When a project goes bad, it’s like getting sick. At first, you think it’s just allergies or you are a little under the weather. The symptoms mount and finally you accept the fact that you are really sick. The longer you wait, the sicker you get.
When a project starts going bad, we often ignore the symptoms. We are only a little behind schedule, but we will catch up. The code quality isn’t that great, but it will get better. Or, we are behind on our staffing plan, but we can hire more people in the next few weeks.
Here are five things to do when your project goes bad:
Sound the Alarm, Break the Glass
When there are serious issues, break the glass and pull the alarm. Often, a dramatic action is required to jolt the organization into recognizing that the project is in trouble.
Due to the ‘escalating commitment’ and ‘sunk cost fallacy’ phenomena, people and organizations continue to invest in bad decisions because they are emotionally committed. Recognizing a problem is an admission of failure.
Many organizations also foster the “hero culture.” In these situations, there are often executives who saved ‘the big project’ that succeeded against all odds. In these environments, breaking the glass is a dramatic and courageous act. But it needs to be done.
Accept That There is a Problem
After the alarm has sounded, everyone needs to accept that there is a problem. This is harder than it sounds. Often teams that are highly invested go through a version of Elizabeth Kübler-Ross’ five stages of grief: Denial, Anger, Bargaining, Depression, and Acceptance.
The project manager needs to help the team process the information and accept the situation. There are many strategies that can be employed. The best strategy often depends on the organization’s culture. Sometimes there is a need to stage an “intervention,” forcing the team to accept the problem. Other times overwhelming facts and data are needed to persuade the team. And sometimes it just takes time and perseverance.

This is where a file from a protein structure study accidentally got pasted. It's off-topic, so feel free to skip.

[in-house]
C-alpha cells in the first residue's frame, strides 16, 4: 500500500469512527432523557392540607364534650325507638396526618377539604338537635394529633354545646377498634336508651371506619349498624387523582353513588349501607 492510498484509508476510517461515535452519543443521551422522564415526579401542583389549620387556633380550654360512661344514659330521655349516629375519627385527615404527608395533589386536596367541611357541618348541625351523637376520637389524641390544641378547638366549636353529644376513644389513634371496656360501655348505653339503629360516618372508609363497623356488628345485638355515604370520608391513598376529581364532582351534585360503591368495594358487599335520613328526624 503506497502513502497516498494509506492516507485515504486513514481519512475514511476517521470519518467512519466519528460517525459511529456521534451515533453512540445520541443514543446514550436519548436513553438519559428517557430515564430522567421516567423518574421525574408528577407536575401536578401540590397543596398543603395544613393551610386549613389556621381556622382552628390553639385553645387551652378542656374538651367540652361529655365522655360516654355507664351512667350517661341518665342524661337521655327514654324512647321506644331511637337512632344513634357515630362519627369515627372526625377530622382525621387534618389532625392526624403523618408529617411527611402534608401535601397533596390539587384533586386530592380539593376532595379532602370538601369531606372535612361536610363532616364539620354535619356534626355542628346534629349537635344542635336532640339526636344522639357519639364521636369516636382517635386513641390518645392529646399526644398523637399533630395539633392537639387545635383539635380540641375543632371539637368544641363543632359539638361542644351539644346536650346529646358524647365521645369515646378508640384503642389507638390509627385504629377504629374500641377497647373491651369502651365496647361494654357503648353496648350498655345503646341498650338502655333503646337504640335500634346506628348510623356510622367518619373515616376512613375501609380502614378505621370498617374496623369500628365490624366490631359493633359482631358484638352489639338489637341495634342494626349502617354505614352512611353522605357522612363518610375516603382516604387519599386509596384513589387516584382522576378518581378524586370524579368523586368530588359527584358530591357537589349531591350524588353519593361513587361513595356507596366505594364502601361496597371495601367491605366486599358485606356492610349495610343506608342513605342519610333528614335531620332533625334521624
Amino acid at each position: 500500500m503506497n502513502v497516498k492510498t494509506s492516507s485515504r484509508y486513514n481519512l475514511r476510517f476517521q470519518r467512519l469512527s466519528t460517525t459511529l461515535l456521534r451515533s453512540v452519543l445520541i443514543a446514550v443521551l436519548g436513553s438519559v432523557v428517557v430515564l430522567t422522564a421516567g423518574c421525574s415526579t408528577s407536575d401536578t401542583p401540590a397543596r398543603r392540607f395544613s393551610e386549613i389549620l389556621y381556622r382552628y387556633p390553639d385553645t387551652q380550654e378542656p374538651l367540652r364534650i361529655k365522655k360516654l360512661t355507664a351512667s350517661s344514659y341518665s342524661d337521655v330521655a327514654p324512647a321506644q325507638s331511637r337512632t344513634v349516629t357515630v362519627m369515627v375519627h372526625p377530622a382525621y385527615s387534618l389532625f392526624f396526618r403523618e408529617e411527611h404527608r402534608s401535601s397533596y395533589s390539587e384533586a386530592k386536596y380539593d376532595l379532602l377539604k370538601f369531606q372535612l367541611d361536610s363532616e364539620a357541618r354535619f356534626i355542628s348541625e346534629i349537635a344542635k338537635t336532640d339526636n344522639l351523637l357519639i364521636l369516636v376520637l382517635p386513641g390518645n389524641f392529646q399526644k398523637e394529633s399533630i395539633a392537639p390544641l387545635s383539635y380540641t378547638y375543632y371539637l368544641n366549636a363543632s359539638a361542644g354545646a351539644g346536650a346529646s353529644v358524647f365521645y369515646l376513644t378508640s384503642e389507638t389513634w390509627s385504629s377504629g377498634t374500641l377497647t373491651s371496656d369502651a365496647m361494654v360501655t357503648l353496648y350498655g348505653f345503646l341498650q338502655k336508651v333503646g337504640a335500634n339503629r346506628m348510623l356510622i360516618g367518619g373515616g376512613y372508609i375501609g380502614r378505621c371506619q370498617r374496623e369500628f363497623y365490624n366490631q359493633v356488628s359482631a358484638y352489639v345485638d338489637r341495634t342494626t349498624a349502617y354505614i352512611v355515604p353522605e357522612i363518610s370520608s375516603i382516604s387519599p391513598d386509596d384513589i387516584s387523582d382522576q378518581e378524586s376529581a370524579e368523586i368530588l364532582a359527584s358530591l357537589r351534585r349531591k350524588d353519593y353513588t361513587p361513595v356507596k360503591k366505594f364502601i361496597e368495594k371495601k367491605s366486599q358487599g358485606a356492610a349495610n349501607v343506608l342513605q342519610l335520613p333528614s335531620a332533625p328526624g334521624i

Question the Assumptions
When planning a project, we make many assumptions. When a project goes bad, we should review and question these initial assumptions…
- Is the objective of the project still clear?
- Is the scope still aligned to the objective?
- Do we have the right resources?
- Are the planned durations still accurate?
During the reassessment, the team should be encouraged to challenge all current operating assumptions. Continuing the project without adjusting or resetting expectations and assumptions usually does not lead to success.
Sometimes the hardest assumption to question is whether we should even continue the project.
Don’t Call in the Cavalry, Call in Seal Team 6
There is often the desire to call in the cavalry and throw resources at the problem. Remember the lessons from the Mythical Man Month: “Adding manpower to a late software project makes it later.”
Don’t call the cavalry—call in Seal Team 6. A small, experienced project recovery team can provide the rigor, processes, and tools needed to stabilize the project and get it back on track. A large group of resources or even a small team that has not worked together before may increase the confusion.